Employee Privacy Notices – Personal vs Personnel Data

May 4, 2023

What is a privacy notice?

According to data protection laws in the UK, a business must be transparent about the personal data they collect and process about any data subject.

Slow down, what do these words mean?

Personal data is any information that can identify an individual person, whether directly or indirectly. Examples include first and/or last name, date of birth, email addresses, home addresses, job titles and financial details such as bank account numbers.

A data subject is an individual person about whom you collect personal data. They have rights under data protection laws that they can enforce against your business to make sure their information is accurate and protected.

Being transparent in the world of data privacy means having the right policies and procedures in place and publishing these to the relevant data subjects. There is a principle under data protection law that requires businesses to provide this information in a way that is easily accessible and easy to understand.

We should mention that the employer is also referred to as the data controller in the context of a privacy notice – this means that they make decisions about what happens to the data, and are responsible for keeping it secure.

Ok, please continue.

A privacy notice is a document that sets out all this information, including where data is stored, how it is kept secure, who it is shared with etc, in a clear and concise way. You’ll usually find this on a company’s website in the footer of every page, and in some cases, in the email signature of their employees. Now, this kind of notice applies to the company’s external contacts, such as website visitors, clients and suppliers.

What is an employee privacy notice?

In contrast, an employee privacy policy is directed at the company’s staff and explains how the business processes their personal data whilst they are in employment. The information processed may vary depending on specific roles and personal circumstances, for example, if your role dictates that you work with third parties to the business, such as clients or suppliers, your data is more likely to be shared with those externals so that you can do business with them.

This, as you may have guessed, is an internal-facing document that is usually published on the intranet or in a Handbook for employees to access. It is usually recommended that this document is read alongside the company’s other data protection policies, so that each team member has a fuller understanding of the business’ approach to privacy.

It does not form part of an employee’s contract of employment, but the employer is obligated to comply with data protection laws, so this protects the employee’s personal data from a different angle.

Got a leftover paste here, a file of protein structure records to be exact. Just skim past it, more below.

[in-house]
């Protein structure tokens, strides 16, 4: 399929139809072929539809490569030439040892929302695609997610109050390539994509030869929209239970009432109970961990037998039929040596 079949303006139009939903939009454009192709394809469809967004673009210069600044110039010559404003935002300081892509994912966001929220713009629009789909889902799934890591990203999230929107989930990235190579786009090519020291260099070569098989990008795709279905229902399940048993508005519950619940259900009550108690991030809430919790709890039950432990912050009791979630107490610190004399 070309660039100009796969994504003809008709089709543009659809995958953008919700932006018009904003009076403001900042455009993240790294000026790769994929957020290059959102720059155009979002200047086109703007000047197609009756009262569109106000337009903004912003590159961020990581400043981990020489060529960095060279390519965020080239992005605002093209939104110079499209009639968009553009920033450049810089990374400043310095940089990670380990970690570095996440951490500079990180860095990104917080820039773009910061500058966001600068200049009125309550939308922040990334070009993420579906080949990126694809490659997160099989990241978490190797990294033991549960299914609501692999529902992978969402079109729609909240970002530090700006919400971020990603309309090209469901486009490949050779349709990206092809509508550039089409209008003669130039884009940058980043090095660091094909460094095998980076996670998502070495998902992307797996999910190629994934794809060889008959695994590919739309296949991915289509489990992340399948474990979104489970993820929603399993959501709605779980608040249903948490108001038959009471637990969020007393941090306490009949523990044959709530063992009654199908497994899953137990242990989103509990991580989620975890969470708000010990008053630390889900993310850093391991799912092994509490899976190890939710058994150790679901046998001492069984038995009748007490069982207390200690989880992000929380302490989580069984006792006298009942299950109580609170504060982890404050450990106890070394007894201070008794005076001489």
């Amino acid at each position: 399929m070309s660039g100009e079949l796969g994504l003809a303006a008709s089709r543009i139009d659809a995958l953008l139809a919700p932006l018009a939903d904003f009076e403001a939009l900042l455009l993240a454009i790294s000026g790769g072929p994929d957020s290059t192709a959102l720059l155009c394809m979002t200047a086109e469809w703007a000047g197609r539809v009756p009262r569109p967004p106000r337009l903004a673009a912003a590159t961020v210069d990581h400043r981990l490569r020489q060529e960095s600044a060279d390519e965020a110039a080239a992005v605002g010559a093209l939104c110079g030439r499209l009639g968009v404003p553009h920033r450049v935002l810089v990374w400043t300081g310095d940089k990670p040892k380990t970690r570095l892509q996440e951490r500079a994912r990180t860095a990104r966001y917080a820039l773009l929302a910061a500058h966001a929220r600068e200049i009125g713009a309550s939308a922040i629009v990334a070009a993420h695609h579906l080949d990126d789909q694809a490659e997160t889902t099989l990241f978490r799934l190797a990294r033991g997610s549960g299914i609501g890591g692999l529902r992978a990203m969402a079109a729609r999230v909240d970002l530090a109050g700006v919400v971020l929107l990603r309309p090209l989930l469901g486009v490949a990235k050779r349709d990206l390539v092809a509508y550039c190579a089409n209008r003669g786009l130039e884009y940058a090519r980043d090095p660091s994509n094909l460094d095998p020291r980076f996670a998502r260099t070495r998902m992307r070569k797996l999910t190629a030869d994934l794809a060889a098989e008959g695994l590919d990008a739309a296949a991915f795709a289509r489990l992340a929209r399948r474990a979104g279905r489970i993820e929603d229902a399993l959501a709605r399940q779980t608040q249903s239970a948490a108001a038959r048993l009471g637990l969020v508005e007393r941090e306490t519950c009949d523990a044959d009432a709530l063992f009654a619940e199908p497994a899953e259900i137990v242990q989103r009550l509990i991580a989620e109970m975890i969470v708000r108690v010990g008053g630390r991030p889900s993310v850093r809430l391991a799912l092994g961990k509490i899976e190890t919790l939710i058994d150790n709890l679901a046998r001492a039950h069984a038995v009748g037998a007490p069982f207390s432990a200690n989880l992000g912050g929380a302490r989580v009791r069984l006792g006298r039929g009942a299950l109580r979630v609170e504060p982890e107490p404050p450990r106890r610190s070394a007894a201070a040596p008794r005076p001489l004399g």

If the employer relies on “consent” as the “legal reason” for collecting and processing an employee’s personal data, then they must seek the employee’s signature to evidence this. Usually, an employer will rely on “legitimate interests” (i.e. justifiable business aims) to record information about their staff, to avoid this admin headache.

How does this fit into our overall data protection approach as a business?

Your staff have the same rights as other data subjects, such as your website visitors, in relation to their personal information. You must follow the same rules and provide the same information and level of transparency to your team as you do to external clients. Therefore, your other data protection policies, such asData Breach, Data Subject Access Requests, and others, apply to your employees by virtue of this Employee Privacy Notice.

It is also a good way to make sure the information you hold about your staff stays up to date, as the notice gives personnel the right to request that their data is amended and updated, which is useful for your records.

When might personal data of staff become an issue?

We hope it never comes to this, but in the event that an employee who resigned, or who you dismissed or made redundant wanted to bring a claim against you, for example, because they believe they were unfairly or wrongfully dismissed, or were discriminated against during their employment with you, then they may contact you asking for access to the personal data you hold about them. This is known as a “data subject access request” (DSAR). This might be to gather evidence from emails that could cause detriment to your defence to such a claim.

Data protection and employment cases are often interlinked on this basis, so it’s important to seek legal counsel when you receive a DSAR from a former employee, even if it seems to be on an amicable basis. It’s often likely that they have taken advice from a lawyer to ask you for this information, in order to support their claim.

We can help you navigate the rules on what you can and cannot withhold from the data subject in this instance, how to redact documents and communications to protect yourself and your business information – because confidentiality (of both your business and your clients) can come into play as well – and what communications and acknowledgements are needed in response to the DSAR.

We can help!

If you’re in need of advice or support in drafting an employee privacy notice, our team can help you with that! You can get in touch with the team here.

Receive our insights directly to your inbox by signing up to our newsletter

Recommended content